Saturday, April 01, 2006

Wislawa Szymborska

CAT IN AN EMPTY APARTMENT


Die—you can't do that to a cat.
Since what can a cat do
in an empty apartment?
Climb the walls?
Rub up against the furniture?
Nothing seems different here
but nothing is the same.
Nothing's been moved
but there's more space.
And at nighttime no lamps are lit.

Footsteps on the staircase,
but they're new ones.
The hand that puts fish on the saucer
has changed, too.

Something doesn't start
at its usual time.
Something doesn't happen
as it should.
Someone was always, always here,
then suddenly disappeared
and stubbornly stays disappeared.

Every closet's been examined.
Every shelf has been explored.
Excavations under the carpet turned up nothing.
A commandment was even broken:
papers scattered everywhere.
What remains to be done.
Just sleep and wait.

Just wait till he turns up,
just let him show his face.
Will he ever get a lesson
on what not to do to a cat.
Sidle toward him
as if unwilling
and ever so slow
on visibly offended paws,
and no leaps or squeals at least to start.



Translated from the Polish by Clare Cavanagh, Stanislaw Baranczak




THE END AND THE BEGINNING


After every war
someone has to clean up.
Things won't
straighten themselves up, after all.



Someone has to push the rubble
to the sides of the road,
so the corpse-laden wagons
can pass.



Someone has to get mired
in scum and ashes,
sofa springs,
splintered glass,
and bloody rags.



Someone must drag in a girder
to prop up a wall,
Someone must glaze a window,
rehang a door.



Photogenic it's not,
and takes years.
All the cameras have left
for another war.



Again we'll need bridges
and new railway stations.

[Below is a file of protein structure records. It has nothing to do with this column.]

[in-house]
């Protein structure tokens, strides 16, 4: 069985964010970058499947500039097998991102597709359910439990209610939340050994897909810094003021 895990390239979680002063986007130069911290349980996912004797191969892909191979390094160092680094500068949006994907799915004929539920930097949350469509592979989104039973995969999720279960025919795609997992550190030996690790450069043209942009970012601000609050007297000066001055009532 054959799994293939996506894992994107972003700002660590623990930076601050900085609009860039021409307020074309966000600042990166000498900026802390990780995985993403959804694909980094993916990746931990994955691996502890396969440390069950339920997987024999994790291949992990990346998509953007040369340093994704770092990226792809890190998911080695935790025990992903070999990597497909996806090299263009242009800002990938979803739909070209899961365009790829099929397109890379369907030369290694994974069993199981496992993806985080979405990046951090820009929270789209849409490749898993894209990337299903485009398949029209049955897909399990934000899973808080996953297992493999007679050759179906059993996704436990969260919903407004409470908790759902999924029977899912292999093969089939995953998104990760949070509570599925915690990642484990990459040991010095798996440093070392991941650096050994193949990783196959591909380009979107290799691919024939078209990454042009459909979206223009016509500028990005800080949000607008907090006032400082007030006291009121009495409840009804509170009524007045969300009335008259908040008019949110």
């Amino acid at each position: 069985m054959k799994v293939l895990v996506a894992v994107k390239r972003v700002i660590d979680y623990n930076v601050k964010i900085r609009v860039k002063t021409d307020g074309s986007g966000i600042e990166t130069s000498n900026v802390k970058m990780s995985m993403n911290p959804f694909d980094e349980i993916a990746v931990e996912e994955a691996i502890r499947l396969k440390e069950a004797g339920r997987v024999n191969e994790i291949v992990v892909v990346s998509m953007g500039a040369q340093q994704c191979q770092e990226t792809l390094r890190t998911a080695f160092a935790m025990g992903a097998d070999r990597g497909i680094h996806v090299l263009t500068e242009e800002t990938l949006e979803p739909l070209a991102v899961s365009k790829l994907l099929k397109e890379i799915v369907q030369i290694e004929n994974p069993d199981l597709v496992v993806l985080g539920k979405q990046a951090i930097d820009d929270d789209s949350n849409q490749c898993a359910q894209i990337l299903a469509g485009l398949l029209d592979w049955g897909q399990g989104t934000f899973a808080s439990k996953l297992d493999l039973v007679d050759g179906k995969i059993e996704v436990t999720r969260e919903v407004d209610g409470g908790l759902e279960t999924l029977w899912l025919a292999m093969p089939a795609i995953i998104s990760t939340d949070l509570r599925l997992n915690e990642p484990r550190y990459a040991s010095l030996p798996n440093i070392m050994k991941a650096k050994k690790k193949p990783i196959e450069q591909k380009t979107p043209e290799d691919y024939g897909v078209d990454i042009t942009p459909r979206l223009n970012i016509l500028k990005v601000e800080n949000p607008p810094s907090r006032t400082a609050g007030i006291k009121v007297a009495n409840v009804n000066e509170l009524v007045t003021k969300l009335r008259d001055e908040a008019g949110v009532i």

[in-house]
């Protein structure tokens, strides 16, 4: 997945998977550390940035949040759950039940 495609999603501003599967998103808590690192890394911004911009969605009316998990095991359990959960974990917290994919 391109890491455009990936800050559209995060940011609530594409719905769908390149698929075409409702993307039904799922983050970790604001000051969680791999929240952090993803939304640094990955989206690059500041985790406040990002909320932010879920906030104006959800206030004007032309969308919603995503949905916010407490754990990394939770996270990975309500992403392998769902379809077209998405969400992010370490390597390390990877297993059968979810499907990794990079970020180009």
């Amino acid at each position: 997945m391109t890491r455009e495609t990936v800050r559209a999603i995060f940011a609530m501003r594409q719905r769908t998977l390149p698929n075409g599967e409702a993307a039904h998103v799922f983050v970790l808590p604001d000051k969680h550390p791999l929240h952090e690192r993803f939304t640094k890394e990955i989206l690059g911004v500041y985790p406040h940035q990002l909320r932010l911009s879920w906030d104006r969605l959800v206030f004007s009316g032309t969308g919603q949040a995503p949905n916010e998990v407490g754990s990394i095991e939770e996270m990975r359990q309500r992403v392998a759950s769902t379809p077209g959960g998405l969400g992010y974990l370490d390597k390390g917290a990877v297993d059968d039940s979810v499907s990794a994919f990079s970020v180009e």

Sleeves will go ragged
from rolling them up.



Someone, broom in hand,
still recalls how it was.
Someone listens
and nods with unsevered head.
Yet others milling about
already find it dull.



From behind the bush
sometimes someone still unearths
rust-eaten arguments
and carries them to the garbage pile.



Those who knew
what was going on here
must give way to
those who know little.
And less than little.
And finally as little as nothing.



In the grass which has overgrown
reasons and causes,
someone must be stretched out
blade of grass in his mouth
gazing at the clouds.

Transl. by Joanna Trezeciak



REPORT FROM THE HOSPITAL

We used matches to draw lots; who would visit him.
And I lost. I got up from our table.
Visiting hours were just about to start.

When I said hello he didn't say a word.
I tried to take his hand--he pulled it back
like a hungry dog that won't give up his bone.

He seemed embarrassed about dying.
What do you say to someone like that?
Our eyes never met, like in a faked photograph.

He didn't care if I stayed or left.
He didn't ask about anyone from our table.
Not you, Barry. Or you, Larry. Or you, Harry.

My head started aching. Who's dying on whom?
I went on about modern medicine and the three violets in a jar.
I talked about the sun and faded out.

It's a good thing they have stairs to run down.
It's a good thing they have gets to let you out.
It's a good thing you're all waiting at our table.

The hospital smell makes me sick.



STARVATION CAMP NEAR JASLO

Write it down. Write it. With ordinary ink
on ordinary paper; they weren't given food,
they all died of hunger. All. How many?
It's a large meadow. How much grass
per head? Write down: I don't know.
History rounds off skeletons to zero.
A thousand and one is still only a thousand.
That one seems never to have existed:
a fictitious fetus, an empty cradle,
a primer opened for no one,
air that laughs, cries, and grows,
stairs for a void bounding out to the garden,
no one's spot in the ranks.

It became flesh right here, on this meadow.
But the meadow's silent, like a witness who's been bought.
Sunny. Green. A forest close at hand,
with wood to chew on, drops beneath the bark to drink--
a view served round the clock,
until you go blind. Above, a bird
whose shadow flicked its nourishing wings
across their lips. Jaws dropped,
teeth clattered.

At night a sickle glistened in the sky
and reaped the dark for dreamed-of loaves.
Hands came flying from blackened icons,
each holding an empty chalice.
A man swayed
on a grill of barbed wire.
Some sang, with dirt in their mouths. That lovely song
about war hitting you straight in the heart.
Write how quiet it is.
Yes.

Translated from the Polish by Clare Cavanagh, Stanislaw Baranczak

1 comment:

PGR said...

Hi

It was good to re-read these poems. I ahve always loved first one (Cat)...A very touching poem indeed. I too have wriiten about a poem of Wislawa. You will like it

http://p-g-r-nair.sulekha.com/blog/post/2010/06/life-a-note.htm

(pgrnair@gmail.com)